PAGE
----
American Marketer


Taking a luxury experience online

September 29, 2017

Michael Olaye is CEO of Dare Michael Olaye is CEO of Dare


By Michael Olaye and Jamal Cassim

The Internet is great for many things, but a lovely dinner out is not one of them.

After all, the essential sensory qualities – ambience, taste, smell, those all-important origami napkins – just do not translate well to pixels.

Substance of it
Luxury brands looking to create their digital experience thus fall upon one of two responses.

The first is a full-blooded attempt to bludgeon audiences with every ounce of slow-motion video, overwrought copy and product porn that can fit on a screen.

A literalist replication of premium values, these attempts are usually accompanied by some nice style-over-substance touches that sacrifice good user interface and lead to nightmarish load times.

The other response is elegant absence, keeping things subtle and functional. After all, all a user might want to do online is book a table.

But fragmented touch points have turned every interaction into one that reflects on the brand, good or bad. It is all too easy for a desirable brand to become just another thumbnail.

Brands in the luxury space, where so much equity is based on the emotional rather than the literal, face added pressure in making digital work for them.

So what to do?

Food for thought
Luxury brands must first understand that control is an illusion. Many have mastered the art of immersive environments. London restaurant Gilgamesh spent $21.5 million on its lavish build. Apple’s obsession with its retail spaces is well documented.

But in the digital world, variances in hardware from screen size to connection speed mean that look and feel needs to be dynamic rather than prescriptive.

More problematic is the increasing role of aggregators in brokering experiences.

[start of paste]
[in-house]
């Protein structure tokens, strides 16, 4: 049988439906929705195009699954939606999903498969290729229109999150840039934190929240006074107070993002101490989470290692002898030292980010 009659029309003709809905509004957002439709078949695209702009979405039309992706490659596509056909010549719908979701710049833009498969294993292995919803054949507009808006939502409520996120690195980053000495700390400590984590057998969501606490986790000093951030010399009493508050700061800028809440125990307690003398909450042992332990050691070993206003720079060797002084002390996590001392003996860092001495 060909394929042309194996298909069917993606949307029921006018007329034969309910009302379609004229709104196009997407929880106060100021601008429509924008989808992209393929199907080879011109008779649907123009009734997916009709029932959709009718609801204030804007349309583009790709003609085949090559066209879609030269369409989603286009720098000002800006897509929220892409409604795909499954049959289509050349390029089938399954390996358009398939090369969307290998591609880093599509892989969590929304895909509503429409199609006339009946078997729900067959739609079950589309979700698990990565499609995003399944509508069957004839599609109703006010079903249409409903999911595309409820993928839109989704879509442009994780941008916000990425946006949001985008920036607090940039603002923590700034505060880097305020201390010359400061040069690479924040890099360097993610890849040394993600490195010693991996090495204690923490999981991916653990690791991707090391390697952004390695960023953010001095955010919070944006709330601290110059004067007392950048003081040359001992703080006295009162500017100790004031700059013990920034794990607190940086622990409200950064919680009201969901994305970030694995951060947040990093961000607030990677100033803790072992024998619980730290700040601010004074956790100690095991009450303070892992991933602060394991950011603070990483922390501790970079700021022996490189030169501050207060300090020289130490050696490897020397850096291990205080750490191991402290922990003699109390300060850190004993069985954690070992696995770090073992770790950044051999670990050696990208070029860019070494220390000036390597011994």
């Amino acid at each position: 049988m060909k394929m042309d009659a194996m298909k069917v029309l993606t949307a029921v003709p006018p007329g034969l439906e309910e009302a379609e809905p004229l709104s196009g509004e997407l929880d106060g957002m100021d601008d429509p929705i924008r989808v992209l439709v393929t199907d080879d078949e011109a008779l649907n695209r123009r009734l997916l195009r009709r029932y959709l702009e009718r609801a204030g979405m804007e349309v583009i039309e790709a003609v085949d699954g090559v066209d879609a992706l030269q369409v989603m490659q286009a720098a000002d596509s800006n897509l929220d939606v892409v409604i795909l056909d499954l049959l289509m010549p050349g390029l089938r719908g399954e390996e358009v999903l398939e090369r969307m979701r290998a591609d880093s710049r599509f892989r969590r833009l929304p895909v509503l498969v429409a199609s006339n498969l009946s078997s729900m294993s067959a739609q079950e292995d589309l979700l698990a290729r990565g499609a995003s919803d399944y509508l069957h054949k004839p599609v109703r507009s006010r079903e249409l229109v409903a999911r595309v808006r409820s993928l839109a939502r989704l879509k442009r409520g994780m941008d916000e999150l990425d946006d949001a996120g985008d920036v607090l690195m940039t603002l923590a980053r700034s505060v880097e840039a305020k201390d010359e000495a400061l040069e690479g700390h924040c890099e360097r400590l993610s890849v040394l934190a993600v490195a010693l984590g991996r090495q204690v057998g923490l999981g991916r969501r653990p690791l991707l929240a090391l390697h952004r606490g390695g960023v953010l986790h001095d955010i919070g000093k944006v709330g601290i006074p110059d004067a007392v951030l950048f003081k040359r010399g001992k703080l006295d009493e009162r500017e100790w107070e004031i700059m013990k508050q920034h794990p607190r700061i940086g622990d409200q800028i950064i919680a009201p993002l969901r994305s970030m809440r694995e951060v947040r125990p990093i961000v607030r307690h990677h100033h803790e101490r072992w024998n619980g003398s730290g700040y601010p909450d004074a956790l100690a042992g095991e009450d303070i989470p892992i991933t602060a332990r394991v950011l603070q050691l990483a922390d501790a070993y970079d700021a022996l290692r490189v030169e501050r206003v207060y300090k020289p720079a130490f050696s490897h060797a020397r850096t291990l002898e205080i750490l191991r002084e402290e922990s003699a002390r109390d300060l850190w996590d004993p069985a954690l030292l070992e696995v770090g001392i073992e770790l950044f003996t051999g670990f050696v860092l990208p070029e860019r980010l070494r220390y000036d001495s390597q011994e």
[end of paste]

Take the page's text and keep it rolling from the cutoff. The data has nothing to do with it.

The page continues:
Hospitality brands feel the pressure from the likes of and OpenTable, which can control the entire booking process flow and own customers’ data.

Meanwhile, the torturous Burberry online shop experience falls short when the likes of Mr. Porter have already nailed editorial ecommerce.

Replicating an experience already beloved by consumers is certainly a good place to start.

We all know of brands that insist on using studio-quality content in their Snapchat channels – manicured visuals that sat poorly on the platform’s raw style.

Far better the playful approach adopted by the likes of Chanel and Gucci at their best. They pivot cleverly between a strong sense of their own brand and the often vapid, nonsensical culture of the Internet.

But so much of this really misses the point.

What pops out
The most compelling success for a luxury brand, though, is to look to the core principles that allowed an immense price premium in the first place.

Great restaurants are built not just on great food and great ambience, but great service.

The brands that will thrive are those that are able to overcome their natural tendencies to self-obsess and genuinely put customers first.

Technology is not just about translating the glossy imagery of Vogue to the glossy imagery of It enables us to scale what were previously intimate, masterful connections between staff and customers to enable the whole organization to offer consumers more tailored, personalized and seamless experiences, at scale.

Luxury fashion brand Hermès does a great job of modulating its tone. Its online pop-up virtual store,, is an elegant representation of a virtual house. Yet on social, it is quirky and fun, never shy with a gif.

Everlane embraces some of the new rules of luxury, unfussily presenting its wares and telling the product stories with radical transparency, right down to its relationships with the factories.

In both cases, these brands considered how premium brands must adapt to new audiences and channels.

TECHNOLOGY OFFERS us the chance to create smart, tailored online experiences that adapt seamlessly to individual customers.

For those who are in a hurry, you can direct them straight to your conversion page. For the curious, there can be a path of rich, ongoing brand storytelling.

The best of what you want, or something better. Is that not what luxury is all about?

Jamal Cassim is managing partner of Dare Jamal Cassim is managing partner of Dare

Michael Olaye is CEO and Jamal Cassim is managing partner, both at Dare, London. Reach them at and